I remember taking Pilates classes and realizing immediately that it was easy to do the exercises that Pilates requires. It was very hard to do them right. To really get the benefit I had to find and access very specific muscles, and relax and disengage the bigger, more obvious ones. A simple difference in posture would force me to use some of my core muscles that I previously had not considered, and looking around the room it was clear - once my eyes were opened to it - who was really understanding the deepest aspects of the work. Those people had a compactness to their movements, and a strength and meaningfulness to their gestures. The rest of us were indeed raising our legs to the same angle and bobbing our hands at the same rate, but the difference was crystal clear.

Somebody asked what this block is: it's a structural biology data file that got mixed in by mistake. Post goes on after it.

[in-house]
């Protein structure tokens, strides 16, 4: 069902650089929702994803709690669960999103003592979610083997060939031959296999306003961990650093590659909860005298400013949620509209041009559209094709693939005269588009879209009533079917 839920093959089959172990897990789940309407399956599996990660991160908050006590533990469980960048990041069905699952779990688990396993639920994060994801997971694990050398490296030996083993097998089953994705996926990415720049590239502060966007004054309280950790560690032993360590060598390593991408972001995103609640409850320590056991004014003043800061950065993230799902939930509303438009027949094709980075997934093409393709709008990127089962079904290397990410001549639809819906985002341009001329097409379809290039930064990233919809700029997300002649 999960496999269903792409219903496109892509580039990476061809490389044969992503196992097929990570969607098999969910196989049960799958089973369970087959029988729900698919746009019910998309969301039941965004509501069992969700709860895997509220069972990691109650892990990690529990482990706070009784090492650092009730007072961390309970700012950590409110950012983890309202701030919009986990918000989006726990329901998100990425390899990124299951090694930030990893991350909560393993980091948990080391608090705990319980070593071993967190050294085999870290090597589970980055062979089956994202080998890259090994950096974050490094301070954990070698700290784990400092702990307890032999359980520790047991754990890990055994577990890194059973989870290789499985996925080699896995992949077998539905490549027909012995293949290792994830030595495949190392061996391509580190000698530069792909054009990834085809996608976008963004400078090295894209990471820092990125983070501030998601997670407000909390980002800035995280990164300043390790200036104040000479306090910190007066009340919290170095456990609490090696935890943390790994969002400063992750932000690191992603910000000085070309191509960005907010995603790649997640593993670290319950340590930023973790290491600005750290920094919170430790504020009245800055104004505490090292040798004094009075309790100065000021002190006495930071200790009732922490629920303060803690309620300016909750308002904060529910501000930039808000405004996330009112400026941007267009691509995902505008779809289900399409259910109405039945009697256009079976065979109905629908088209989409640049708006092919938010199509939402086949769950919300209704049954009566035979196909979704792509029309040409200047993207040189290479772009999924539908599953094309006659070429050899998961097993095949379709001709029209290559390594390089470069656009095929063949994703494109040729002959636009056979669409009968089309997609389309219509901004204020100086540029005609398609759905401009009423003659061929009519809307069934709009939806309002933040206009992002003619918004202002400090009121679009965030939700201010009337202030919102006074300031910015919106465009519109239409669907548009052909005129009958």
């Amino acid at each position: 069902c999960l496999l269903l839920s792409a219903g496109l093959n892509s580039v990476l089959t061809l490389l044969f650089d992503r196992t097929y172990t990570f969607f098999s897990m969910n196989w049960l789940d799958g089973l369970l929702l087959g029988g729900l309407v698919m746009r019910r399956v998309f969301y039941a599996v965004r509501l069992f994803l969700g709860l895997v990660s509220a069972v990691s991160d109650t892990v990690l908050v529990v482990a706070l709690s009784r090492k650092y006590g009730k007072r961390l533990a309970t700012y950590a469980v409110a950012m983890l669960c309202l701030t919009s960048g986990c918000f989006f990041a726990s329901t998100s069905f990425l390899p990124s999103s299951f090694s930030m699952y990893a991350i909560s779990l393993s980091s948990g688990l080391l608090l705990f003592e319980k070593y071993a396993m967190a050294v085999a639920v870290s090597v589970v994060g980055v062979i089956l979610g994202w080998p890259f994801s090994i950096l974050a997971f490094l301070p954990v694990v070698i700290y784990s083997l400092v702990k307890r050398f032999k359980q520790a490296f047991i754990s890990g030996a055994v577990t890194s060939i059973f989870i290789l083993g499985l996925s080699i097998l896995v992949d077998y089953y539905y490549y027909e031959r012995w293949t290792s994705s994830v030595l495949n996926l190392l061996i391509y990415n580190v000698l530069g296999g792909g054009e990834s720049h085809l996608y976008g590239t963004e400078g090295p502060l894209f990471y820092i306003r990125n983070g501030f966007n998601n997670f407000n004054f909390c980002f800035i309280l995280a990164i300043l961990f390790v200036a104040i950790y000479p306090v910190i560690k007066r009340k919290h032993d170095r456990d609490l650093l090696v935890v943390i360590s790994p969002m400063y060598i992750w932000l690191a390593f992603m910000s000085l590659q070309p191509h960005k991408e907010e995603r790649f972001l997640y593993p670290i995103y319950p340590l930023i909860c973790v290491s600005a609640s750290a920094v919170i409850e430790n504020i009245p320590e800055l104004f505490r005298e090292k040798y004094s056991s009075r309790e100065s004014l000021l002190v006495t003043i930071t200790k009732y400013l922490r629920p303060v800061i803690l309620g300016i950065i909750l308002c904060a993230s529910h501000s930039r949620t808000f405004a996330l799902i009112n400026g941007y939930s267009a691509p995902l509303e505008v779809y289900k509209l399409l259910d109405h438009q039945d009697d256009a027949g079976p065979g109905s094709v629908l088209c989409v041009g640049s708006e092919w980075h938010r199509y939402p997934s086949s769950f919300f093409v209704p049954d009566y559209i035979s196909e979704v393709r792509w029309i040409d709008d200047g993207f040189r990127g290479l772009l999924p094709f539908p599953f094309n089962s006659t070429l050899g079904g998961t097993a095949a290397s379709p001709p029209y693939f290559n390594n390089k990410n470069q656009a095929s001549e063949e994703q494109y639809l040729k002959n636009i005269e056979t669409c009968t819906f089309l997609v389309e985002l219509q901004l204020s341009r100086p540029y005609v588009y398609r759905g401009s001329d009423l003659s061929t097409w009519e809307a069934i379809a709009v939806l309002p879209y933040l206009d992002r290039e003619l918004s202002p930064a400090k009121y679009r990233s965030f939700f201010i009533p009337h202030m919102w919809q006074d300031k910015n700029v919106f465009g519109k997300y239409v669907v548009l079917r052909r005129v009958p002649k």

This beneath-the-surface-goodness is what I need to watch for in my preparation. As I perform I can go too much into the moment. I can sacrifice a lot of details for the big picture of the musical phrase, and I believe that this is effective in the moment for the audience, and certainly fun for me. BUT to really deliver a superlative performance I have to have part of my mind on the oboe itself all the time, and keep the details organized.

My plan for this is to pull out some excerpts and start thinking about my upcoming auditions. Whereas a big performance is about the big picture and setting a mood and holding it, an audition is about being perfect. In 10 minutes I have to present 6 different very short excerpts, and each has to be distinctive, controlled, and beautiful. It's a recital, but incredibly compressed. Every detail needs to be in place and each piece needs to stand alone as a performance, and in my preparation I think about my defense as well as my offense - giving the committee members nothing to reject even as I try to wow them to distinguish myself from those around me. I hope that adding that level of specificity to my daily work will help to keep me honest in my big performance.